Dr. Parts and I hit the library and the grocery store after church. We shopped very nicely, with lots of produce and such. Warm weather has hit here, so we are thinking that it is time for some R-Family favorites, such as coleslaw, barbecued chicken, seviche (he makes the best ceviche, however you spell it!) and corn.

I got a little Tupperware gizmo which makes it very easy to make fresh salsa. Yes, it's probably that same thing that they sell at the state fair. It does make small batches. So night #1, we eat chips & salsa for dinner. Night #2, stop & buy another tomato, perhaps a small zucchini or summer squash, chop them, pull out good frozen corn kernels, add the rest of the homemade salsa, mix it up, leave it out on the counter for an hour (that corn has to thaw, silly), and eat for dinner. Yum!

It means fewer dinners of soup and interesting bread, less chili (not my favorite), less hot pasta dishes, fewer baked potatoes. Seasonal food is good food, usually.

I called my mother, who loves me very much. I called my grandmother, who loves me very much. I called my dad, who also loves me very much. It's a hard weekend for Dr. Parts, as it's only his second Mother's Day without his own mom. My mom would stand in, with a warm and loving heart, but it's not the same. We miss Karen.

My numbers are still higher than I'd like, running 100-130 in the morning. I can probably blame that on the 15 pound regained weight. The good news is: I am testing. It's hard to maintain that habit.

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Thursday, May 10, 2007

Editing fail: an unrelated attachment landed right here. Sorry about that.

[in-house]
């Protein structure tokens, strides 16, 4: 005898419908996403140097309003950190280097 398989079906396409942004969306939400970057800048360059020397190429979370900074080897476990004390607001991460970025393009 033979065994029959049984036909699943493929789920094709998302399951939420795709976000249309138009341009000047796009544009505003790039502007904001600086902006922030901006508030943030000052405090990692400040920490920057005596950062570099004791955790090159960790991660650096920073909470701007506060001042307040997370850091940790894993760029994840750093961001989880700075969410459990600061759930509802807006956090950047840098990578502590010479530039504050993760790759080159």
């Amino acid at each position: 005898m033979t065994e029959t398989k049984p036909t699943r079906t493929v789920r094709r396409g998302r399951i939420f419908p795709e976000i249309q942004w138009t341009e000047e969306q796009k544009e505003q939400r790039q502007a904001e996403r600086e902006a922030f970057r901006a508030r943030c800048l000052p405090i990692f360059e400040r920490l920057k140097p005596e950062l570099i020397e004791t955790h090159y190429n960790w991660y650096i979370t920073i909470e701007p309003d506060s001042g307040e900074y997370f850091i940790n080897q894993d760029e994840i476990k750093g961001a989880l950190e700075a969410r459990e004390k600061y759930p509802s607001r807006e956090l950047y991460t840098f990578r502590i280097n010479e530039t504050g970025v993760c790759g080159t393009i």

Bad night = Bad morning

I've been having some trouble sleeping lately. I've been staying up late, watching stupid TV, and eating bad things while I stay up late. I've been going to bed between midnight and one am, for most of the past two weeks or so.

Well, I'm not eating horrible things. They're Kashi granola bars. Sweet, but high in fiber. It's not like it's chocolate cake.

But, this morning my am fasting BG reading was 170. OOOOoooo-weeeeee!

The day before, the reading was 102.

My weight's been up this year, regained about 15 lbs (which was about what I had lost in 2006), so I am being careful, and watching the numbers -weight numbers- creep down.

So, again, back to basics.

(Again. How many times in our lives do we need to return to these lessons? For me, apparently, at least once more.)

What has worked for me in the past, regarding weight and health?

1. Record keeping, posted boldly, where I can see it daily.

2. Daily weigh ins. (not weekly, not monthly)

3. Pre-planning to have good food choices available to me. (As opposed to the chocolate muffins and egg-salad sandwiches from the vending machines and the breakfast burrito from the catering truck that visits us at work.) Meal replacement bars work well for me. I've tried Glucerna, which is targeted for diabetes, and Slim-fast bars.

Foot pain update...It's been a pretty good week. I find myself walking more at work. I did not cringe when I had to make photocopies of several complicated files, which requires standing for 10-20 minutes.

Pain Meds: We're decreasing the nortriptylene and increasing the Lyrica. I hope it doesn't increase my insomnia symptoms. I also bought more of the lipoic acid and bought a multi-vitamin with a great B-complex spread. Although I have stronger meds (percoset and oxycodone) I haven't taken one in the past two weeks.

Medical appointments: DIDN'T HAVE ANY PAIN RELATED MEDICAL APPOINTMENTS THIS WEEK! Well, except for the acupunturist, and I've been doing that weekly since the first of the year, it feels very normal. This week my treatment with my fabulous acupunturist was not very painful at all. It was as if the pain tide was out. Niiiiiice.

So, next week I gt to start with the psych pain appointments and the neurological tests (EMG). I am going to be pissed if they don't find something. In other words, we've been attacking this foot pain issue with a full-court-press since January. If some treatment that we've found (the acupuncture or meds or supplements) has been effective at correcting the problem, leaving nothing for the neurologist to diagnose, then I may lose a good chance at understanding the genesis of the foot problem.